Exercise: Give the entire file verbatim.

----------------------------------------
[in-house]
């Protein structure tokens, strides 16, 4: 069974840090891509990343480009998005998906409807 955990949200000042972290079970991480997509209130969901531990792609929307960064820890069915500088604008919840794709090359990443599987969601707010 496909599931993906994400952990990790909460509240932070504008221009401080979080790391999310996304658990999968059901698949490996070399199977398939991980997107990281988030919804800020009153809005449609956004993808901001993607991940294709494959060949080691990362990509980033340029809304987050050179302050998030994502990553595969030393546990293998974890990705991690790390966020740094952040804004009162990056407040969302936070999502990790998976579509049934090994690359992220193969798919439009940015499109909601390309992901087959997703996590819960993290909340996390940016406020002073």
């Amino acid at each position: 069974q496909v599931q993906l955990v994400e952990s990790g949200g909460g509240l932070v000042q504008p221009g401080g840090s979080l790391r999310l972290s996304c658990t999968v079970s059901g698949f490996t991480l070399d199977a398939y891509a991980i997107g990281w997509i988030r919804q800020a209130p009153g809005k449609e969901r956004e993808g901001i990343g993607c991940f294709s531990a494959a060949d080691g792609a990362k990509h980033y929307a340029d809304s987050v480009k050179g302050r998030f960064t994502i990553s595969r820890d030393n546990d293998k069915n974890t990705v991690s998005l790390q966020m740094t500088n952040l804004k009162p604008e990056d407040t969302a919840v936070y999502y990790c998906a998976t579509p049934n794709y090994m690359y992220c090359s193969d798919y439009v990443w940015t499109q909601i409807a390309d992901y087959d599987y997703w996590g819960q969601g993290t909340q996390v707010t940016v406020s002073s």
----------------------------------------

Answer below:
[in-house]
């Protein structure tokens, strides 16, 4: 069974840090891509990343480009998005998906409807 955990949200000042972290079970991480997509209130969901531990792609929307960064820890069915500088604008919840794709090359990443599987969601707010 496909599931993906994400952990990790909460509240932070504008221009401080979080790391999310996304658990999968059901698949490996070399199977398939991980997107990281988030919804800020009153809005449609956004993808901001993607991940294709494959060949080691990362990509980033340029809304987050050179302050998030994502990553595969030393546990293998974890990705991690790390966020740094952040804004009162990056407040969302936070999502990790998976579509049934090994690359992220193969798919439009940015499109909601390309992901087959997703996590819960993290909340996390940016406020002073």
């Amino acid at each position: 069974q496909v599931q993906l955990v994400e952990s990790g949200g909460g509240l932070v000042q504008p221009g401080g840090s979080l790391r999310l972290s996304c658990t999968v079970s059901g698949f490996t991480l070399d199977a398939y891509a991980i997107g990281w997509i988030r919804q800020a209130p009153g809005k449609e969901r956004e993808g901001i990343g993607c991940f294709s531990a494959a060949d080691g792609a990362k990509h980033y929307a340029d809304s987050v480009k050179g302050r998030f960064t994502i990553s595969r820890d030393n546990d293998k069915n974890t990705v991690s998005l790390q966020m740094t500088n952040l804004k009162p604008e990056d407040t969302a919840v936070y999502y990790c998906a998976t579509p049934n794709y090994m690359y992220c090359s193969d798919y439009v990443w940015t499109q909601i409807a390309d992901y087959d599987y997703w996590g819960q969601g993290t909340q996390v707010t940016v406020s002073s």